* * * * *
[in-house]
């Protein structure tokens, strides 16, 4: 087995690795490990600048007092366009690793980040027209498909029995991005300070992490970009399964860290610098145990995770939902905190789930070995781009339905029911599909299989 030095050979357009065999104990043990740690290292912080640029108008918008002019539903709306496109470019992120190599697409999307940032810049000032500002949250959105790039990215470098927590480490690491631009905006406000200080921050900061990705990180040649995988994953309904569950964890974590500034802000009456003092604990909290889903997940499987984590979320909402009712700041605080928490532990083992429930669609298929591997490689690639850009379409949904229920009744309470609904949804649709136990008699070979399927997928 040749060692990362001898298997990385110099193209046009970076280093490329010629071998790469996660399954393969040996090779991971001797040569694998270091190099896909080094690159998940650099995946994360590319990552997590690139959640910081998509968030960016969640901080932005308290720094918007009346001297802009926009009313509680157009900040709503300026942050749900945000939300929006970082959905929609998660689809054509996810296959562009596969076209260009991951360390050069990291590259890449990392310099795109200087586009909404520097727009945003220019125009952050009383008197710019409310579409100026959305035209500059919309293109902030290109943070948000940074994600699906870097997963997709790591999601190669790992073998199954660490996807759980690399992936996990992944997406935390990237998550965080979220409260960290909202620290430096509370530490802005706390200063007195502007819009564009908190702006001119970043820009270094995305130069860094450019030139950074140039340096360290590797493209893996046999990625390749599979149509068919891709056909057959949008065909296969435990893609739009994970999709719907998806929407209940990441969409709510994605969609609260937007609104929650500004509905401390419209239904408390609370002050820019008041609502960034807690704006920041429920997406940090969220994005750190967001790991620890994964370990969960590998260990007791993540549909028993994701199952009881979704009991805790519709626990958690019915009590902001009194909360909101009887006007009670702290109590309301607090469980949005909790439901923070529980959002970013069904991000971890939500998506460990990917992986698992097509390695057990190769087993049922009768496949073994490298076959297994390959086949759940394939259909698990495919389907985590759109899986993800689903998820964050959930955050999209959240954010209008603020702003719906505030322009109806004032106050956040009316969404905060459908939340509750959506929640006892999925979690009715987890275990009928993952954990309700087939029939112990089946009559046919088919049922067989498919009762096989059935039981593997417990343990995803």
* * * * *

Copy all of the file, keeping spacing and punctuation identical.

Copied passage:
[in-house]
């Protein structure tokens, strides 16, 4: 087995690795490990600048007092366009690793980040027209498909029995991005300070992490970009399964860290610098145990995770939902905190789930070995781009339905029911599909299989 030095050979357009065999104990043990740690290292912080640029108008918008002019539903709306496109470019992120190599697409999307940032810049000032500002949250959105790039990215470098927590480490690491631009905006406000200080921050900061990705990180040649995988994953309904569950964890974590500034802000009456003092604990909290889903997940499987984590979320909402009712700041605080928490532990083992429930669609298929591997490689690639850009379409949904229920009744309470609904949804649709136990008699070979399927997928 040749060692990362001898298997990385110099193209046009970076280093490329010629071998790469996660399954393969040996090779991971001797040569694998270091190099896909080094690159998940650099995946994360590319990552997590690139959640910081998509968030960016969640901080932005308290720094918007009346001297802009926009009313509680157009900040709503300026942050749900945000939300929006970082959905929609998660689809054509996810296959562009596969076209260009991951360390050069990291590259890449990392310099795109200087586009909404520097727009945003220019125009952050009383008197710019409310579409100026959305035209500059919309293109902030290109943070948000940074994600699906870097997963997709790591999601190669790992073998199954660490996807759980690399992936996990992944997406935390990237998550965080979220409260960290909202620290430096509370530490802005706390200063007195502007819009564009908190702006001119970043820009270094995305130069860094450019030139950074140039340096360290590797493209893996046999990625390749599979149509068919891709056909057959949008065909296969435990893609739009994970999709719907998806929407209940990441969409709510994605969609609260937007609104929650500004509905401390419209239904408390609370002050820019008041609502960034807690704006920041429920997406940090969220994005750190967001790991620890994964370990969960590998260990007791993540549909028993994701199952009881979704009991805790519709626990958690019915009590902001009194909360909101009887006007009670702290109590309301607090469980949005909790439901923070529980959002970013069904991000971890939500998506460990990917992986698992097509390695057990190769087993049922009768496949073994490298076959297994390959086949759940394939259909698990495919389907985590759109899986993800689903998820964050959930955050999209959240954010209008603020702003719906505030322009109806004032106050956040009316969404905060459908939340509750959506929640006892999925979690009715987890275990009928993952954990309700087939029939112990089946009559046919088919049922067989498919009762096989059935039981593997417990343990995803």